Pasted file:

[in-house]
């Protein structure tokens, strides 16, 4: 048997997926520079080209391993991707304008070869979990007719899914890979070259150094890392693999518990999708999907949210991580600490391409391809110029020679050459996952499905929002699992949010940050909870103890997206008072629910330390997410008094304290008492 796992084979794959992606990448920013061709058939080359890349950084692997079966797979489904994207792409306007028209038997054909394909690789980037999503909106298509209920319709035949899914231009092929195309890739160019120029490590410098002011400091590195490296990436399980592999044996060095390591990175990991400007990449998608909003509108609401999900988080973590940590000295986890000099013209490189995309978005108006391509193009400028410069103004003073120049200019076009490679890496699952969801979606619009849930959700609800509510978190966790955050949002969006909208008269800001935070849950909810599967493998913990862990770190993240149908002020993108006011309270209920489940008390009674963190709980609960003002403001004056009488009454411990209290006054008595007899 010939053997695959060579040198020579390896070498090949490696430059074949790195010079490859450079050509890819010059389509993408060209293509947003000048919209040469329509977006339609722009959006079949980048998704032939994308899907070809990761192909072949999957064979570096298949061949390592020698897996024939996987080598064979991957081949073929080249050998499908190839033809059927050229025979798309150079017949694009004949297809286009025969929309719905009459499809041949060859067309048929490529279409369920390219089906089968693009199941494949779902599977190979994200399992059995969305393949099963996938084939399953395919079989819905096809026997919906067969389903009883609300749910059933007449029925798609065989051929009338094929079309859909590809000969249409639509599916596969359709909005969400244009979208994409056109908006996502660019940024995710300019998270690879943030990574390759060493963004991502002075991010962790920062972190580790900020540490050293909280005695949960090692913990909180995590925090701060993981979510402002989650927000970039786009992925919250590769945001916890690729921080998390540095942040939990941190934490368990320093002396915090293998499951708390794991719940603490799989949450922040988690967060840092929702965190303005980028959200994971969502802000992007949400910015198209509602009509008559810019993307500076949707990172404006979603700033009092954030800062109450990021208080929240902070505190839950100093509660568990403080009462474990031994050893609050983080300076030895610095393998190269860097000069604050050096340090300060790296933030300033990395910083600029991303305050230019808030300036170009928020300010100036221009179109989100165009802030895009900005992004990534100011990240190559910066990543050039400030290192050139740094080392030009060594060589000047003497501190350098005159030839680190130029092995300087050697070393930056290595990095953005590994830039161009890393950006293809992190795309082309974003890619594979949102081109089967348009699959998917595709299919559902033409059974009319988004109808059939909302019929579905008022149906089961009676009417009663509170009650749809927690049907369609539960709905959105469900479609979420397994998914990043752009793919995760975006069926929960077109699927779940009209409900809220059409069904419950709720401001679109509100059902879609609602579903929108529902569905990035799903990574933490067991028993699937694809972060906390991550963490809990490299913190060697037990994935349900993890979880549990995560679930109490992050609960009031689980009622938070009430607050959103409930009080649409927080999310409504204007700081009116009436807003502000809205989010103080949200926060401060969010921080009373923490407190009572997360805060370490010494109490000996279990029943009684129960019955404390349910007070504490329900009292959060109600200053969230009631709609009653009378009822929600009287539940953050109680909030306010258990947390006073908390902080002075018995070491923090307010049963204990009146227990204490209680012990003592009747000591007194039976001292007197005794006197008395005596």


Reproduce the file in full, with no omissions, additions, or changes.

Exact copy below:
[in-house]
């Protein structure tokens, strides 16, 4: 048997997926520079080209391993991707304008070869979990007719899914890979070259150094890392693999518990999708999907949210991580600490391409391809110029020679050459996952499905929002699992949010940050909870103890997206008072629910330390997410008094304290008492 796992084979794959992606990448920013061709058939080359890349950084692997079966797979489904994207792409306007028209038997054909394909690789980037999503909106298509209920319709035949899914231009092929195309890739160019120029490590410098002011400091590195490296990436399980592999044996060095390591990175990991400007990449998608909003509108609401999900988080973590940590000295986890000099013209490189995309978005108006391509193009400028410069103004003073120049200019076009490679890496699952969801979606619009849930959700609800509510978190966790955050949002969006909208008269800001935070849950909810599967493998913990862990770190993240149908002020993108006011309270209920489940008390009674963190709980609960003002403001004056009488009454411990209290006054008595007899 010939053997695959060579040198020579390896070498090949490696430059074949790195010079490859450079050509890819010059389509993408060209293509947003000048919209040469329509977006339609722009959006079949980048998704032939994308899907070809990761192909072949999957064979570096298949061949390592020698897996024939996987080598064979991957081949073929080249050998499908190839033809059927050229025979798309150079017949694009004949297809286009025969929309719905009459499809041949060859067309048929490529279409369920390219089906089968693009199941494949779902599977190979994200399992059995969305393949099963996938084939399953395919079989819905096809026997919906067969389903009883609300749910059933007449029925798609065989051929009338094929079309859909590809000969249409639509599916596969359709909005969400244009979208994409056109908006996502660019940024995710300019998270690879943030990574390759060493963004991502002075991010962790920062972190580790900020540490050293909280005695949960090692913990909180995590925090701060993981979510402002989650927000970039786009992925919250590769945001916890690729921080998390540095942040939990941190934490368990320093002396915090293998499951708390794991719940603490799989949450922040988690967060840092929702965190303005980028959200994971969502802000992007949400910015198209509602009509008559810019993307500076949707990172404006979603700033009092954030800062109450990021208080929240902070505190839950100093509660568990403080009462474990031994050893609050983080300076030895610095393998190269860097000069604050050096340090300060790296933030300033990395910083600029991303305050230019808030300036170009928020300010100036221009179109989100165009802030895009900005992004990534100011990240190559910066990543050039400030290192050139740094080392030009060594060589000047003497501190350098005159030839680190130029092995300087050697070393930056290595990095953005590994830039161009890393950006293809992190795309082309974003890619594979949102081109089967348009699959998917595709299919559902033409059974009319988004109808059939909302019929579905008022149906089961009676009417009663509170009650749809927690049907369609539960709905959105469900479609979420397994998914990043752009793919995760975006069926929960077109699927779940009209409900809220059409069904419950709720401001679109509100059902879609609602579903929108529902569905990035799903990574933490067991028993699937694809972060906390991550963490809990490299913190060697037990994935349900993890979880549990995560679930109490992050609960009031689980009622938070009430607050959103409930009080649409927080999310409504204007700081009116009436807003502000809205989010103080949200926060401060969010921080009373923490407190009572997360805060370490010494109490000996279990029943009684129960019955404390349910007070504490329900009292959060109600200053969230009631709609009653009378009822929600009287539940953050109680909030306010258990947390006073908390902080002075018995070491923090307010049963204990009146227990204490209680012990003592009747000591007194039976001292007197005794006197008395005596």